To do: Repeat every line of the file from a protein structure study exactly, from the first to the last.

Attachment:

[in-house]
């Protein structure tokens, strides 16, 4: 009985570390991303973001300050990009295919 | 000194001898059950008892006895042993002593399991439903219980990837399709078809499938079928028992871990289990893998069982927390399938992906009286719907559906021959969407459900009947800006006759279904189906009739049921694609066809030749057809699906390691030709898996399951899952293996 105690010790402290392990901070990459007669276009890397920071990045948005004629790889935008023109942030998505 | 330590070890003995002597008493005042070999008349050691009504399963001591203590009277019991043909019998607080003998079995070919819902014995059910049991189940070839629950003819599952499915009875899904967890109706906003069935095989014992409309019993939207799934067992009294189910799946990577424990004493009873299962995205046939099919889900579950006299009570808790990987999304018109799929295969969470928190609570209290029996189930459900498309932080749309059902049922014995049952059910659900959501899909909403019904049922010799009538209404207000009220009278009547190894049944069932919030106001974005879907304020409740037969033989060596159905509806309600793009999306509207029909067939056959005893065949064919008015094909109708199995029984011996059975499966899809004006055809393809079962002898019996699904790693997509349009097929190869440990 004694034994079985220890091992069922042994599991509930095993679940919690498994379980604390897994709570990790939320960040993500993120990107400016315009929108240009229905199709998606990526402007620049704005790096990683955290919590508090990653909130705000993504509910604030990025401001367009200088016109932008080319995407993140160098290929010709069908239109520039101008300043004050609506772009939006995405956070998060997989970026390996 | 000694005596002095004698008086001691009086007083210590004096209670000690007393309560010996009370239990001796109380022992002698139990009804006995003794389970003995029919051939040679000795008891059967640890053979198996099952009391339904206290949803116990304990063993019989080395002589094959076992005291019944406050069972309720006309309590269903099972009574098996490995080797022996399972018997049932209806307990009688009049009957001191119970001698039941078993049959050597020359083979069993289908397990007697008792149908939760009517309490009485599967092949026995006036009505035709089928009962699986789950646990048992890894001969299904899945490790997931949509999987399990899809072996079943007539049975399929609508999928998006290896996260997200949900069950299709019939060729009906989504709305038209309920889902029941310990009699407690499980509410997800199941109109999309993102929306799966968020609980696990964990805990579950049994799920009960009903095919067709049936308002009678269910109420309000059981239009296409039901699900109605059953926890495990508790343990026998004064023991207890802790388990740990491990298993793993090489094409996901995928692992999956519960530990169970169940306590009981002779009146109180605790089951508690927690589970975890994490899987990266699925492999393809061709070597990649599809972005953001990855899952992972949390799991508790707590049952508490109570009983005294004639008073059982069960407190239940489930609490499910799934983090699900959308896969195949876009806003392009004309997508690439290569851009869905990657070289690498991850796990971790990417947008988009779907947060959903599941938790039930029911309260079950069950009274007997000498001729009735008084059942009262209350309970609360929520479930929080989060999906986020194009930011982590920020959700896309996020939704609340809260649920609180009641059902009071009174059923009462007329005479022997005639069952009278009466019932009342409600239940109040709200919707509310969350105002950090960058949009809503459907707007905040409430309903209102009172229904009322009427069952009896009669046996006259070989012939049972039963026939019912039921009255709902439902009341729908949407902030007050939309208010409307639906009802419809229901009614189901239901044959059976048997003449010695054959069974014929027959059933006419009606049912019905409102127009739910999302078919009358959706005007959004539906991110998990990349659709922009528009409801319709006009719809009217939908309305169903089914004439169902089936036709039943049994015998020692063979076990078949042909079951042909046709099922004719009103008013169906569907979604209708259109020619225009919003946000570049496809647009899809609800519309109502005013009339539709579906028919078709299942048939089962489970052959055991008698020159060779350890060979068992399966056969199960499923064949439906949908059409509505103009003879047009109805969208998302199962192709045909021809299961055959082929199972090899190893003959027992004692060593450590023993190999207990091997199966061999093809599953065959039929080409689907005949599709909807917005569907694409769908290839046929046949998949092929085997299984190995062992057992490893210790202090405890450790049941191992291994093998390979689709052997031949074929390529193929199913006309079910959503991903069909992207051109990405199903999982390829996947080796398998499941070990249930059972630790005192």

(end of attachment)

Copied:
[in-house]
């Protein structure tokens, strides 16, 4: 009985570390991303973001300050990009295919 | 000194001898059950008892006895042993002593399991439903219980990837399709078809499938079928028992871990289990893998069982927390399938992906009286719907559906021959969407459900009947800006006759279904189906009739049921694609066809030749057809699906390691030709898996399951899952293996 105690010790402290392990901070990459007669276009890397920071990045948005004629790889935008023109942030998505 | 330590070890003995002597008493005042070999008349050691009504399963001591203590009277019991043909019998607080003998079995070919819902014995059910049991189940070839629950003819599952499915009875899904967890109706906003069935095989014992409309019993939207799934067992009294189910799946990577424990004493009873299962995205046939099919889900579950006299009570808790990987999304018109799929295969969470928190609570209290029996189930459900498309932080749309059902049922014995049952059910659900959501899909909403019904049922010799009538209404207000009220009278009547190894049944069932919030106001974005879907304020409740037969033989060596159905509806309600793009999306509207029909067939056959005893065949064919008015094909109708199995029984011996059975499966899809004006055809393809079962002898019996699904790693997509349009097929190869440990 004694034994079985220890091992069922042994599991509930095993679940919690498994379980604390897994709570990790939320960040993500993120990107400016315009929108240009229905199709998606990526402007620049704005790096990683955290919590508090990653909130705000993504509910604030990025401001367009200088016109932008080319995407993140160098290929010709069908239109520039101008300043004050609506772009939006995405956070998060997989970026390996 | 000694005596002095004698008086001691009086007083210590004096209670000690007393309560010996009370239990001796109380022992002698139990009804006995003794389970003995029919051939040679000795008891059967640890053979198996099952009391339904206290949803116990304990063993019989080395002589094959076992005291019944406050069972309720006309309590269903099972009574098996490995080797022996399972018997049932209806307990009688009049009957001191119970001698039941078993049959050597020359083979069993289908397990007697008792149908939760009517309490009485599967092949026995006036009505035709089928009962699986789950646990048992890894001969299904899945490790997931949509999987399990899809072996079943007539049975399929609508999928998006290896996260997200949900069950299709019939060729009906989504709305038209309920889902029941310990009699407690499980509410997800199941109109999309993102929306799966968020609980696990964990805990579950049994799920009960009903095919067709049936308002009678269910109420309000059981239009296409039901699900109605059953926890495990508790343990026998004064023991207890802790388990740990491990298993793993090489094409996901995928692992999956519960530990169970169940306590009981002779009146109180605790089951508690927690589970975890994490899987990266699925492999393809061709070597990649599809972005953001990855899952992972949390799991508790707590049952508490109570009983005294004639008073059982069960407190239940489930609490499910799934983090699900959308896969195949876009806003392009004309997508690439290569851009869905990657070289690498991850796990971790990417947008988009779907947060959903599941938790039930029911309260079950069950009274007997000498001729009735008084059942009262209350309970609360929520479930929080989060999906986020194009930011982590920020959700896309996020939704609340809260649920609180009641059902009071009174059923009462007329005479022997005639069952009278009466019932009342409600239940109040709200919707509310969350105002950090960058949009809503459907707007905040409430309903209102009172229904009322009427069952009896009669046996006259070989012939049972039963026939019912039921009255709902439902009341729908949407902030007050939309208010409307639906009802419809229901009614189901239901044959059976048997003449010695054959069974014929027959059933006419009606049912019905409102127009739910999302078919009358959706005007959004539906991110998990990349659709922009528009409801319709006009719809009217939908309305169903089914004439169902089936036709039943049994015998020692063979076990078949042909079951042909046709099922004719009103008013169906569907979604209708259109020619225009919003946000570049496809647009899809609800519309109502005013009339539709579906028919078709299942048939089962489970052959055991008698020159060779350890060979068992399966056969199960499923064949439906949908059409509505103009003879047009109805969208998302199962192709045909021809299961055959082929199972090899190893003959027992004692060593450590023993190999207990091997199966061999093809599953065959039929080409689907005949599709909807917005569907694409769908290839046929046949998949092929085997299984190995062992057992490893210790202090405890450790049941191992291994093998390979689709052997031949074929390529193929199913006309079910959503991903069909992207051109990405199903999982390829996947080796398998499941070990249930059972630790005192």